Neon hues abound, men string jasmine flowers and gaudy sarees hang on string in every plain sight. Diwali is emerging from its annual hiding and it’s evident that Lebuh Ampang is in celebratory mode.
Diwali is largely viewed as the biggest Hindu festival of the year and of course, food plays a big part of the celebrations. One of the rituals adamantly adhered to by Hindus at this time of year is the consumption of murukku. The fried dough is usually heaped on plates to serve to guests during Diwali open houses or to provide a handy snack when watching Diwali song programs on TV.
During my childhood, my friends and I used to bring tupperware containers of murukku into school and noisily devour them at recess, or if we had a particularly lenient teacher on period, in the classroom as well. We would then rub our oily hands on our pinafores and attempt to tongue out the bits of murukku in our teeth. Good days they were.
The South Indian snack comes in many forms and the most photogenic is the spindly, spirally kind specked with cumin and in some instances, the smallest pinch of chilli powder. Of course, as the flexibility of fried dough allows, murukku comes in many varieties; some are moulded into spicy ribbony shapes (kara murukku), some are made sweet and resemble kuih ros (achu murukku), some have spikes for texture (mullu murukku) and some are hand spun to create intricate dough weavings (kai murukku).
Every year, the Lebuh Ampang stretch is dotted with stalls selling murukku among other Diwali-related adornments like clothes, jasmine flowers, prayer items and the occasional (illegal) firecracker guy. I speak to three murukku vendors to round up some interesting tales revolving around oil, dough and commitment.
The first stall I visit is presided over by a welcoming lady. Janalakshmi, 60, and her husband Maniam have been selling murukku in Lebuh Ampang for over 20 years. Her stall is bigger in size during the Diwali period to accommodate the variety. She doesn’t make the murukku herself but orders from a trusty supplier. Her most popular with customers is the mixture murukku, made up of thin, crispy murukku dough (known as oma podi) that is broken into shards and mixed with salted peanuts, curry leaves and puffed rice.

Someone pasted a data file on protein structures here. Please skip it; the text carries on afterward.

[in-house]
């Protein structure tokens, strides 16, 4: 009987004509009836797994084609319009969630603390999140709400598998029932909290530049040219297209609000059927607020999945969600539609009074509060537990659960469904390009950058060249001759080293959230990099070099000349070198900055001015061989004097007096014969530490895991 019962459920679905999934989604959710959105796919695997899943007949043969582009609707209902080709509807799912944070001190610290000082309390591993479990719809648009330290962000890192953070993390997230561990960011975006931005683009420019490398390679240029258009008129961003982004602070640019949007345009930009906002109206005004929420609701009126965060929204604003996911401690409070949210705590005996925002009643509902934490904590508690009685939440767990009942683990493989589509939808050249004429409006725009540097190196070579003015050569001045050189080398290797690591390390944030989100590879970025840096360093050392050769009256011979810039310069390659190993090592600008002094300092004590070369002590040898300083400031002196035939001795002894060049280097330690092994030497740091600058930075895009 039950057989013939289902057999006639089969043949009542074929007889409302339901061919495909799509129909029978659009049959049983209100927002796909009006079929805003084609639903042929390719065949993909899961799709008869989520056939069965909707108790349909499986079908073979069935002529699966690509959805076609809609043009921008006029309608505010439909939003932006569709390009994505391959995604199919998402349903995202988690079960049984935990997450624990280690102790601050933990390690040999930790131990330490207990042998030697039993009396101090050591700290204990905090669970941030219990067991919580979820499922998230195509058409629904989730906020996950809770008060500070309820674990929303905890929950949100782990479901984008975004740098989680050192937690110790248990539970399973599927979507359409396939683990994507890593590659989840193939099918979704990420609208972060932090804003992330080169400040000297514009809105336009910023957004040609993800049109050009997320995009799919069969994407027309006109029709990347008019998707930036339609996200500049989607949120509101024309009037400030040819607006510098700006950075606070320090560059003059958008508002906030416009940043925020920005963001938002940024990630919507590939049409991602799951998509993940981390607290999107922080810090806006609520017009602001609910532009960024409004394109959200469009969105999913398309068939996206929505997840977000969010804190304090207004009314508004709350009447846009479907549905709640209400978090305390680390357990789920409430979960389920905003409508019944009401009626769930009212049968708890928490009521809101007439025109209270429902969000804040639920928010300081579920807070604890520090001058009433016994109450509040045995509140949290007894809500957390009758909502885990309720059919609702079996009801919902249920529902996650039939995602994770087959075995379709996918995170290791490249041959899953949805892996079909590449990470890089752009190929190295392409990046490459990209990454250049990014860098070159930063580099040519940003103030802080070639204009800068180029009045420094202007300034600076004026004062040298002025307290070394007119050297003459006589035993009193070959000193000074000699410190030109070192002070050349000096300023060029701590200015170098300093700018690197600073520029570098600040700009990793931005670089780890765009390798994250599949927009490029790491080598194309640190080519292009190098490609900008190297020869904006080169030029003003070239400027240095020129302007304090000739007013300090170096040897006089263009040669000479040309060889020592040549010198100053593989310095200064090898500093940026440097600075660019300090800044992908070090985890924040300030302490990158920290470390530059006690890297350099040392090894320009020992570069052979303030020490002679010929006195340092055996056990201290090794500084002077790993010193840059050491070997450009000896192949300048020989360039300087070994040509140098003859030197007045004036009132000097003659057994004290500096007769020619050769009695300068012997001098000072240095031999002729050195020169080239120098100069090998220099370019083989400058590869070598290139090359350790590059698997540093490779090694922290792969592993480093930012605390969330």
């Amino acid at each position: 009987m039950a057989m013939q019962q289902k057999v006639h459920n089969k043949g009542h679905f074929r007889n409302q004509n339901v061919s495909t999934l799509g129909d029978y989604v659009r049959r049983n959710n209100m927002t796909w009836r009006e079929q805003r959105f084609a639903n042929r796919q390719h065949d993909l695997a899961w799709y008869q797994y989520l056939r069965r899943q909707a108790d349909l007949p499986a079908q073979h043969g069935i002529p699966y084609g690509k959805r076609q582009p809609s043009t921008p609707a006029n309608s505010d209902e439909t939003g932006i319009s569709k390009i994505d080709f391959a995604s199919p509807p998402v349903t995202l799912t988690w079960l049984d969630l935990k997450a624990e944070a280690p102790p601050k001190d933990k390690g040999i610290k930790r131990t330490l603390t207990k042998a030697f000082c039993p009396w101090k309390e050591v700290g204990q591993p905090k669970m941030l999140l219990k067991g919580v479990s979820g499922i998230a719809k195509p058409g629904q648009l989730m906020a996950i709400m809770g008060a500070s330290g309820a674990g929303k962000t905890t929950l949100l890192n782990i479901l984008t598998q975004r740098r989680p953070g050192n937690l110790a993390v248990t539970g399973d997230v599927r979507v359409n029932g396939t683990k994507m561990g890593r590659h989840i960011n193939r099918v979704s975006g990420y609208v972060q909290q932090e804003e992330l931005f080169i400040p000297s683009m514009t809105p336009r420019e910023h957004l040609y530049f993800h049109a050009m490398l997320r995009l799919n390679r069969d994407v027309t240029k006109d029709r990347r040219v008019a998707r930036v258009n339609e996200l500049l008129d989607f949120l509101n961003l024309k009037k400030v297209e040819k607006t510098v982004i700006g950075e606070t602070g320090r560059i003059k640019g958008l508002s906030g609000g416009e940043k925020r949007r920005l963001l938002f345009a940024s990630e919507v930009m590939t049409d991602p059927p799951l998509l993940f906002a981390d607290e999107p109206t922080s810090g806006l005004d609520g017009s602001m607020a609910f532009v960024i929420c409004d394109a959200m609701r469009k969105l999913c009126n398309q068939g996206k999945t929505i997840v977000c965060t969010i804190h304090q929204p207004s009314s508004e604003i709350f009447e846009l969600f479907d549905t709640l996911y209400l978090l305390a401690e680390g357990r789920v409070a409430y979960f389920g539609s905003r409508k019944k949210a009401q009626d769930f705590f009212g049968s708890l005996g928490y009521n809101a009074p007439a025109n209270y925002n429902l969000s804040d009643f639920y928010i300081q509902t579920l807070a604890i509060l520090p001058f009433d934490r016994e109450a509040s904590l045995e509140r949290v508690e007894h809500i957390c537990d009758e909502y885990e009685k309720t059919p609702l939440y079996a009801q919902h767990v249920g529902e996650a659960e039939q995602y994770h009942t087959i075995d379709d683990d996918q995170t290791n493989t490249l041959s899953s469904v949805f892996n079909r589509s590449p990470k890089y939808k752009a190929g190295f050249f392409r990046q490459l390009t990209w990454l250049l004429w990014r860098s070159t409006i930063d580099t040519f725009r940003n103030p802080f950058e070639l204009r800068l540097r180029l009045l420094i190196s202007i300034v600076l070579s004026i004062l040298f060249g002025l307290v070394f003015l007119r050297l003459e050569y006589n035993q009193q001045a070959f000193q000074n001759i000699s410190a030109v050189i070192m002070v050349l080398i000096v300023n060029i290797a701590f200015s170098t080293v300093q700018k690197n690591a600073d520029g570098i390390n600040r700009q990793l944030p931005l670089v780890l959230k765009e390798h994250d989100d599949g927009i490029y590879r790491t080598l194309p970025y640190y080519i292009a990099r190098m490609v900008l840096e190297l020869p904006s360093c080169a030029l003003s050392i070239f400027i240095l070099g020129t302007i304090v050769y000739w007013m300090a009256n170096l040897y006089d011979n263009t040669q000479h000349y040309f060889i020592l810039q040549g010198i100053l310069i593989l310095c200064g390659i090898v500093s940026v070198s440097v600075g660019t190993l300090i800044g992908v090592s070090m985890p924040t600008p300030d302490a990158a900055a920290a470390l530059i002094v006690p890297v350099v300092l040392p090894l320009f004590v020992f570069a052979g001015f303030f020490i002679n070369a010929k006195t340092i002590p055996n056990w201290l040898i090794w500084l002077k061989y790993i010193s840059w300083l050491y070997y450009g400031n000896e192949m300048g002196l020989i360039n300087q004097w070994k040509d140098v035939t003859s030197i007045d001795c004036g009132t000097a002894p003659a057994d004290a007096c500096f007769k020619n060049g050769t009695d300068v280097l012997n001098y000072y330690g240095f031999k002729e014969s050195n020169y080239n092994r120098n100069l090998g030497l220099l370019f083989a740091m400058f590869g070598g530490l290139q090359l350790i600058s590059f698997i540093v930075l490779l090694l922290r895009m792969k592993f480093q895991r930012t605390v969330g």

I ask Janalakshmi if she’s planning to retire anytime soon. She replies in a huff that she will stand behind this exact stall so long as she is physically capable to. Her husband nods lazily in her direction, so to indicate that he too, carries similar principles. Their two sons, both of whom have families of their own, have no plans to take over the business and Janalakshmi and Maniam insist that they don’t wish to “interrupt their children’s lives”.
The second stall I stop at displays an impressive selection of Indian snacks and one very old weighing scale. The lone man behind the stall is initially shy, but then a few Tamil words break the ice and 40 year old Thangam is soon chatting away. Hailing from Chennai, he’s only been in KL for two years and already, his murukkus have sold like hot… murukkus. All the murukkus here are supplied from a household business in Ipoh where the recipes have been passed down from the first generation of Indians during the British colonisation.
Thangam insists that the recipes have not been tweaked, even as the suppliers have increased their operations in Ipoh. The most popular type at this stall is the urunde, ghee and brown sugar balls that are both sweet and grainy. I ask Thangam why he prefers to set up stall here than, say, Brickfields. He replies wryly that bigger businessmen are in control of Brickfields and therefore it becomes something of a political network for Diwali stall operators. He admits that Brickfields is more famously known as KL’s Little India but he is happy to stick to Lebuh Ampang, where he feels the standard operating procedures are “cleaner”.
The next stall I wander off to releases heady scents of spice. I see a lady dropping fists of dough into hissing oil, wiping her brows on her salwar kameez sleeve. The sun burns and frying murukku in the middle of Lebuh Ampang does little to help. At first, the lady thinks I am representing a broadcast media station and tells me that her throat is parched. When I assure her that nothing of our conversation will be recorded, her shoulders drop and her voice relaxes.
Jaindhi’s murukku (the traditional spiral kind) is made on site and freshly packed. This, she says, is her sales tactic and entices passers-by to follow their noses to her stall. Also, when she gets home after a day of selling, she doesn’t find time to fry murukku at home as she juggles between making dinner and tending to her daughters. Frying and packing murukku at the stall seemed an idea most sensible to her.
Only having been running the stall for three years, I ask Jaindhi if it was difficult to obtain a permit from the city council. She tells me that her three years of experience looks good on an application form but that it’s much more difficult for a newbie. Although plot rent is not exuberantly unaffordable, the process may sometimes put people off.
Jaindhi is soon joined by her husband and adolescent daughters who roll by on a rumbling motorcycle. As I ask for a photo, Jaindhi playfully slaps her husband’s wrists so to make sure he doesn’t have his eyes shut when the shutter goes off. Later, I leave the market with my own supplies. My days of school pinafores may be over, but I still plan to spend the next few days munching my way through as many murukku as possible.
Photos by Stacy Liu